You can also use de-duplication tools such as the one in SAMtools. For single-read data, the Java version Picard is supposed to be superior. However, I don't fully trust these. I'm not sure their algorithms are foolproof -- visually I've seen unexpected effects. Certainly for dense clusters of reads in ChIPped/exon enhanced loci, they remove some real data and skew the results. However undetected duplication will skew algorithms like MACS far worse. Where I suspect duplication, I give researchers both full and deduplicated data as well as custom tracks to help them assess what it means.

One more note: skewed RNA or DNA sources can simulate the effects of PCR clonal duplication. The biggest example I know is that whole-RNA preparation methods often yield a significant (20-30%) proportion of mitochondrial RNA. Millions of reads mapped to 16K "chrM" looks like duplication to FASTQC and other deduplication programs, but it says nothing about duplication in regions you care about.

Net, net: be aware of duplication and warn researchers if it might compromise their results -- a thankless task, but it's better they hear bad news immediately. Trying too hard to draw conclusions from inadequate data costs both time and credibility. Rather, work with the lab people to better results next time.

Cheers!
Howie
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Old 12-22-2010, 11:59 PM   #146
simonandrews
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Quote:
Originally Posted by frymor View Post
If I add all the numbers together I get over 180% of duplicated reads.
Q: how can that be?
Because the percentages are relative to the number of unique sequences, so if you have more duplicated sequences than unique ones then you get totals >100%. We do it this way so that the plot still shows useful information even when you have a single sequence (say an adapter) which makes up a high proportion of your library. The overall figure for duplication levels in the library is given in the header of the plot.

Quote:
Originally Posted by frymor View Post
Q: What can be a reason for such a huge number of duplicated files?
Howie seems to have covered this pretty well. Basically the answer will depend on the type of library you have. For ChIP libraries the answer is usually technical (PCR overamplification). For some other libraries (eg 4C) duplication is expected. For yet others (small RNA?) there may be a higher than usual level of duplication due to overrepresentation of certain genomic regions. In each case the shape of the plot will be different and you should be able to figure out the basic cause for your library.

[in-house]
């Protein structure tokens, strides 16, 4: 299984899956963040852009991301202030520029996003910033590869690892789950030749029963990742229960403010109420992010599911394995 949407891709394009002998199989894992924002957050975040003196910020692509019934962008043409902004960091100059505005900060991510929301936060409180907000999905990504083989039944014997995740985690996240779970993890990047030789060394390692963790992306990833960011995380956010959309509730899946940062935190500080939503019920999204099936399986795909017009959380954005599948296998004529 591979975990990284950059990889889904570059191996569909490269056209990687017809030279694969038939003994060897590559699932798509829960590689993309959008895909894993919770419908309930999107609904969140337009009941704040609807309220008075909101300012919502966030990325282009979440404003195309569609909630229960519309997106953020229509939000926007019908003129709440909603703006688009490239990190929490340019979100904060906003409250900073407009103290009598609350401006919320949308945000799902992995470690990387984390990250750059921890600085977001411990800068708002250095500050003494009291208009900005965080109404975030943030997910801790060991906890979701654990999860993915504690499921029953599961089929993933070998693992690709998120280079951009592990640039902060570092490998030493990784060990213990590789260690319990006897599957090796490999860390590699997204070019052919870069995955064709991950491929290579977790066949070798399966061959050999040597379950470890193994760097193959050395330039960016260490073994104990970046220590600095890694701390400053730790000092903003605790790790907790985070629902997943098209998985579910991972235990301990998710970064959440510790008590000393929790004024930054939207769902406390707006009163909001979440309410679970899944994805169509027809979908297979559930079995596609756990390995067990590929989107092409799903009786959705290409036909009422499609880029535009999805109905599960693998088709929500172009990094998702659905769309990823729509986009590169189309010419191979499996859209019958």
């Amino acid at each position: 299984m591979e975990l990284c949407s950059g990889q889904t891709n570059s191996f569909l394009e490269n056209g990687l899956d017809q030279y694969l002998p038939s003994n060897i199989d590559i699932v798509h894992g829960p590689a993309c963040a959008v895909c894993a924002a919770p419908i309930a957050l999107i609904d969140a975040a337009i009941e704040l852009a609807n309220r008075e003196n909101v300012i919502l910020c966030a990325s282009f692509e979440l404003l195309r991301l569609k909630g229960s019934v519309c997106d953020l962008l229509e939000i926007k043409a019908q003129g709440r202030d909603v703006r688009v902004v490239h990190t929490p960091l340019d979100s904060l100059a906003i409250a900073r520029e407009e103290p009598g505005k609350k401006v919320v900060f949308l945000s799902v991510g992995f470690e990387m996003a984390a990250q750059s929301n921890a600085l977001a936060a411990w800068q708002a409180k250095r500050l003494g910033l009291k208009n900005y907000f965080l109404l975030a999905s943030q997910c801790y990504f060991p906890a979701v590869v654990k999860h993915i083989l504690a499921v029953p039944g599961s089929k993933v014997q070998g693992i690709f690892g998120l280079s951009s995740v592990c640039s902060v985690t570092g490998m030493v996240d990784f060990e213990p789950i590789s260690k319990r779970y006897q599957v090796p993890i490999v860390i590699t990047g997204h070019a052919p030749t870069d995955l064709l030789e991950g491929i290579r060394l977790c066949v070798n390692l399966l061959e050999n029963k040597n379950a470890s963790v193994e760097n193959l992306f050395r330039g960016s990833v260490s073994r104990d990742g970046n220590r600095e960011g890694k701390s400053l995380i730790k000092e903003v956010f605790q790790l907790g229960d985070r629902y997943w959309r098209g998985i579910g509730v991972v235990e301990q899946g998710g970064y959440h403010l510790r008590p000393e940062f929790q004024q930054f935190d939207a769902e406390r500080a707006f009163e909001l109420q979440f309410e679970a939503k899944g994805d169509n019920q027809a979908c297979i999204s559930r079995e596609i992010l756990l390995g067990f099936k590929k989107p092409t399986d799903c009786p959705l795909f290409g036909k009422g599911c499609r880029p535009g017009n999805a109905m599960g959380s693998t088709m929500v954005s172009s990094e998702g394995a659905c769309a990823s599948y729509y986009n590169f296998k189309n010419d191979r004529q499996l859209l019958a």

Quote:
Originally Posted by frymor View Post
Q: Does it means that my library is not good? Is there a tool to extract this duplicated sequences?
It means that you're not making the best use of the sequencing capacity you have because nearly 70% of the sequences you've generated are simply duplicates of something which was already in the library. It's also a warning that if the duplication is technical and biased then you may get artefacts in your analysis.

Whether you remove duplicates will depend on the type of library you're working with. If your intention is to map this data to a reference then you don't want to deduplicate until after you've done that since (as Howie pointed out) there will be duplicates which are missed at the sequence level due to sequencing errors artificially increasing diversity.

Quote:
Originally Posted by frymor View Post
Can anyone tell me of a way to visualize these duplicated reads?
If you load these into any data browser (after assembly or mapping) you'll see your duplicates as towers of reads with exactly the same position. In our downstream analysis package you can even quantitate the level of duplication and visualise it on a genome wide scale if you're really interested in it.
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Old 01-03-2011, 06:31 AM   #147
frymor
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Quote:
Originally Posted by Howie Goodell View Post
For a good visual overview of duplication impacts after alignment, I suggest posting BAM files in a web-accessible location and making UCSC custom tracks (bigDataUrl=myURL/myfile.bam visibility="squish"). Then look in your regions of interest for the following pattern: a sparse landscape dominated by "towers" of many reads at identical positions, without a lot of others nearby like you see in a true amplified region. (A confirmatory detail one biologist pointed out to me: are the sequences identical with just occasional random sequencing error differences, instead of expected proportions of multiple alleles at locations you know are heterozygous?)
I have a basic question, but I think is quite important for my analysis.
I am using two fastqc files, one for each genotype. After the QC I ran bowtie with each of these files.